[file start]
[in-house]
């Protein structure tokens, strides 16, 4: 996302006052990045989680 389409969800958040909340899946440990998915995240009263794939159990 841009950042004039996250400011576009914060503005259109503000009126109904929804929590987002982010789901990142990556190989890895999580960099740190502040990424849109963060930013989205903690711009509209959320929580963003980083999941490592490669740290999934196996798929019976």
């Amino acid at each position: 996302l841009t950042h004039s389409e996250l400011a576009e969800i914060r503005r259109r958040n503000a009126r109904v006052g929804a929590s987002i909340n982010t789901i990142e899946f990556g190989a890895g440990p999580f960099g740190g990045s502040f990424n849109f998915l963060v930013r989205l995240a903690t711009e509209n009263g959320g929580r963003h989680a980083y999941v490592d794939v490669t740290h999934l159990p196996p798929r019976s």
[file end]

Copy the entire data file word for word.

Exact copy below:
[in-house]
């Protein structure tokens, strides 16, 4: 996302006052990045989680 389409969800958040909340899946440990998915995240009263794939159990 841009950042004039996250400011576009914060503005259109503000009126109904929804929590987002982010789901990142990556190989890895999580960099740190502040990424849109963060930013989205903690711009509209959320929580963003980083999941490592490669740290999934196996798929019976």
């Amino acid at each position: 996302l841009t950042h004039s389409e996250l400011a576009e969800i914060r503005r259109r958040n503000a009126r109904v006052g929804a929590s987002i909340n982010t789901i990142e899946f990556g190989a890895g440990p999580f960099g740190g990045s502040f990424n849109f998915l963060v930013r989205l995240a903690t711009e509209n009263g959320g929580r963003h989680a980083y999941v490592d794939v490669t740290h999934l159990p196996p798929r019976s």